Maybe this whole discourse is too theoretical, dry and boring so I’ll give you a concrete example of what I mean. I am a fan of the auteur theory and so I try to watch movies in the context of the director’s catalogue. Being someone who enjoys watching the films of Gregg Araki and other auteurs that are considered mediocre or bad, I feel that I have to defend my opinions a lot and I like doing that. Now even with what’s considered his worst work, I still find something to like, because I see his stylistic trademarks, the actors he loves working with and his specific tone and atmosphere. That’s why I champion the auteur theory and watch movies that way. If you’re really into a director I think your favorite films of his will be his most personal, maybe even self-indulgent ones, but definitely the ones that speak to you, that you feel were “made for you”. So I can say in good conscience, with no guilt or shame that I like all of his films, even his poorly rated works like The Doom Generation or Kaboom.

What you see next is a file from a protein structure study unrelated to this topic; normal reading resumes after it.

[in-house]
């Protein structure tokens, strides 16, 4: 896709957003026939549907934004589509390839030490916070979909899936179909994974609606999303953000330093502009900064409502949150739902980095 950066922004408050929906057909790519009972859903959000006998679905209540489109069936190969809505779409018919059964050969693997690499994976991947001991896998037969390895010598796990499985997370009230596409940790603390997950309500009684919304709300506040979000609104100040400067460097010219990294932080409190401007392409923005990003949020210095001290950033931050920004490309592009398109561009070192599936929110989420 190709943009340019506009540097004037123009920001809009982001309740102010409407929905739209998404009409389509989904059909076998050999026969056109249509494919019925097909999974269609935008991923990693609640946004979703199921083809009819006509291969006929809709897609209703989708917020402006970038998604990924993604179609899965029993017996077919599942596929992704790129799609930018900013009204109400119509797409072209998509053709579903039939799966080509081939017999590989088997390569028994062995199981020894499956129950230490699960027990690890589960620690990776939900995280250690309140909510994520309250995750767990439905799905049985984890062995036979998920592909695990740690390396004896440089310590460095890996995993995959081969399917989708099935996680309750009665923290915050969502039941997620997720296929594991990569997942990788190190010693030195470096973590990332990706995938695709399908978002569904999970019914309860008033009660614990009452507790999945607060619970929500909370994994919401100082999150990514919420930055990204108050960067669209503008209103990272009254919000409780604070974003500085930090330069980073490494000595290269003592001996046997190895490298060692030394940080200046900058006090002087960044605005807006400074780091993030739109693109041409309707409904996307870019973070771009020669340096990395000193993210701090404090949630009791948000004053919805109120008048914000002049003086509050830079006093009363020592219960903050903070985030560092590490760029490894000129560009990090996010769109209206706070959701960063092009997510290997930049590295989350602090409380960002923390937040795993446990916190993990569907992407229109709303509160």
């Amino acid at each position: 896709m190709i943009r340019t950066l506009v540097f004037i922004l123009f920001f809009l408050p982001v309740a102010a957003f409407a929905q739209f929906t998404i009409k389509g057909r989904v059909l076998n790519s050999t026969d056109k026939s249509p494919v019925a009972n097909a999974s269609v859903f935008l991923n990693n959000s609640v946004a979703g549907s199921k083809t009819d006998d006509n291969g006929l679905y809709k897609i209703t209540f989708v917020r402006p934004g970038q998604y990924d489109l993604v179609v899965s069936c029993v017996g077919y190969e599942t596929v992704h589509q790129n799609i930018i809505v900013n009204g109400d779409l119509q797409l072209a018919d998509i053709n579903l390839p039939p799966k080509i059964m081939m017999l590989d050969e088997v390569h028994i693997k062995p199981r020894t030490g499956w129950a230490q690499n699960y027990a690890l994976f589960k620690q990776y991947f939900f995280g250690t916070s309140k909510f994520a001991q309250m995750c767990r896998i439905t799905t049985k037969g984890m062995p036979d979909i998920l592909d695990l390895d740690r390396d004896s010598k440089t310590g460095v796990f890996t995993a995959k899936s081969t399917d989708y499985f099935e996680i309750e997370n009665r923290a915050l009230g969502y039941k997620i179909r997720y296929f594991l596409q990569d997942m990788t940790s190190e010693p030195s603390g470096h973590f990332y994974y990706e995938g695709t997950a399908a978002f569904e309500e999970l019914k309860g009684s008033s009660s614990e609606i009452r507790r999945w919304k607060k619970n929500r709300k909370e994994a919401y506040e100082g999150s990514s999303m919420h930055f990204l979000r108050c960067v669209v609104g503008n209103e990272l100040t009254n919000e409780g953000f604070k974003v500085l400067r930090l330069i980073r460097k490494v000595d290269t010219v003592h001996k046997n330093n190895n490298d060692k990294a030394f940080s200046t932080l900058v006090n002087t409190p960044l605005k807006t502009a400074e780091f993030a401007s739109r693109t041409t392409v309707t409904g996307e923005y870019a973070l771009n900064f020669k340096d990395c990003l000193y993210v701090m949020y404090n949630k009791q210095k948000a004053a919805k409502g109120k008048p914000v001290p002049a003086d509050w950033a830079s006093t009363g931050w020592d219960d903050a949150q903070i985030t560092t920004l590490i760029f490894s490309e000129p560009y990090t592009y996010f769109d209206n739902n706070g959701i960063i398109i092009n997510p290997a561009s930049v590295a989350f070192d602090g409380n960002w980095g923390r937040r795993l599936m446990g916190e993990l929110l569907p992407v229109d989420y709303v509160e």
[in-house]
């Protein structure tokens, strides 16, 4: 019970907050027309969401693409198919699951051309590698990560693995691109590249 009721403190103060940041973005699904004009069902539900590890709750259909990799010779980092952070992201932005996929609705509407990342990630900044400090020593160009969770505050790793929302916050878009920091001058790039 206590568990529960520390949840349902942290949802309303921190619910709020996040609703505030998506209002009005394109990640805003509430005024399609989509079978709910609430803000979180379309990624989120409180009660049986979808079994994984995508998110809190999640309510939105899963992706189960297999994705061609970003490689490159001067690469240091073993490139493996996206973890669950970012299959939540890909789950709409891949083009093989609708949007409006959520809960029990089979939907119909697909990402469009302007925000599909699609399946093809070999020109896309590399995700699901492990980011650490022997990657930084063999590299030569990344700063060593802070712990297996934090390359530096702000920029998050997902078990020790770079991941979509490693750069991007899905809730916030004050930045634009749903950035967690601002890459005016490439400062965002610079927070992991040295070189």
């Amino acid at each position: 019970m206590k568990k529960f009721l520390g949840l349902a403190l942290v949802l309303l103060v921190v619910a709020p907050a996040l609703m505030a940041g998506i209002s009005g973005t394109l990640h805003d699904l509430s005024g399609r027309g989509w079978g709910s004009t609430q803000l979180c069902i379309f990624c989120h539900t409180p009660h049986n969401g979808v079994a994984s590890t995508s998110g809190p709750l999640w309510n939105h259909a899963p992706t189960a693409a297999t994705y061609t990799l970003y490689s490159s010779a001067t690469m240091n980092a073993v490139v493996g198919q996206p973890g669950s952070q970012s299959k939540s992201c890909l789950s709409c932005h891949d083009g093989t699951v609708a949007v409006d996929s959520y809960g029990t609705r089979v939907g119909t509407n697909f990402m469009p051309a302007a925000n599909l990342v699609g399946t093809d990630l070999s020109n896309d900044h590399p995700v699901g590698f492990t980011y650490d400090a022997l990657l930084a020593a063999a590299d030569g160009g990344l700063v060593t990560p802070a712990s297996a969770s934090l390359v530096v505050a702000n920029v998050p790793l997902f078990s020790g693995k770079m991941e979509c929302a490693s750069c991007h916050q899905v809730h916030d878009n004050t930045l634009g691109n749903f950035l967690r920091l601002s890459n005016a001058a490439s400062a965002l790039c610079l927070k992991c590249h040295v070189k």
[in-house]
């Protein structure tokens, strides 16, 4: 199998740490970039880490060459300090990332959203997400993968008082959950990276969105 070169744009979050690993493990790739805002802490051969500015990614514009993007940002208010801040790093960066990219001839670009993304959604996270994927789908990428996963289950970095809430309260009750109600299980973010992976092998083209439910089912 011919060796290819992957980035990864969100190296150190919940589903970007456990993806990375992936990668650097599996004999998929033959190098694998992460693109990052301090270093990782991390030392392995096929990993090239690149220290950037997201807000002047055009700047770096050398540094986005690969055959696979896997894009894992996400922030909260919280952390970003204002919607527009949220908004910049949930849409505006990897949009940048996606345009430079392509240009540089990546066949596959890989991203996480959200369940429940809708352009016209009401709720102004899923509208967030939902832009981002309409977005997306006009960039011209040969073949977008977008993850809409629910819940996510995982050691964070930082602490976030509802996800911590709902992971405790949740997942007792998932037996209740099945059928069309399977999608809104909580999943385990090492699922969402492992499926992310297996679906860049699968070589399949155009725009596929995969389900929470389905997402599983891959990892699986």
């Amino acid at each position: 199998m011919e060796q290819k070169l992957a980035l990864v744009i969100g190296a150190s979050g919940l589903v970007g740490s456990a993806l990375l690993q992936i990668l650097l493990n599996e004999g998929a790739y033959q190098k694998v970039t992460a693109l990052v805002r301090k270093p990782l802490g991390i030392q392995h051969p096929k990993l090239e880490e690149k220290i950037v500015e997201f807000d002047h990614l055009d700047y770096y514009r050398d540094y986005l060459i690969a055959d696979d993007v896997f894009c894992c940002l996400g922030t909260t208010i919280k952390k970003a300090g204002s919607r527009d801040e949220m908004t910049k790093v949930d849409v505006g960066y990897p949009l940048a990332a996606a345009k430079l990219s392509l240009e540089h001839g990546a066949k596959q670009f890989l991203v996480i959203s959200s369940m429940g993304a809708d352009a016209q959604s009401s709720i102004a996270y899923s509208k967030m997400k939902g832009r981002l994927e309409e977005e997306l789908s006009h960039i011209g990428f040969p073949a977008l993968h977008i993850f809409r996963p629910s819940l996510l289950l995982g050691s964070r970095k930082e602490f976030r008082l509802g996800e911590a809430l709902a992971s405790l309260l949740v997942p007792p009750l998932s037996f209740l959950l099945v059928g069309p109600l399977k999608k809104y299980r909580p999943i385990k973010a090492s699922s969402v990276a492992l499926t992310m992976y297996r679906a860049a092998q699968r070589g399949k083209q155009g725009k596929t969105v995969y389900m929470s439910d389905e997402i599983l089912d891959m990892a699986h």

So my point is: Defend your favorite films. If you enjoy re-watching a film quite often or regularly and you don’t have the guts to admit it’s one of your favorites, but prefer to put a film you’ve seen once in your list just because it’s considered “better” by someone else that isn’t you, what kind of film goer are you? To me a favorite film is one I enjoy revisiting, one that makes me feel great every time I watch it, one that is good to me and maybe no one else. Maybe you don’t recognize yourself in anything I just said and you use the term “guilty pleasure” as a shortcut, because people immediately know what you mean or you don’t know a better catch phrase to explain your feelings towards a film. To me the term clearly doesn’t make much sense. A better use would be if it were used in the context of say enjoying films that are morally appalling.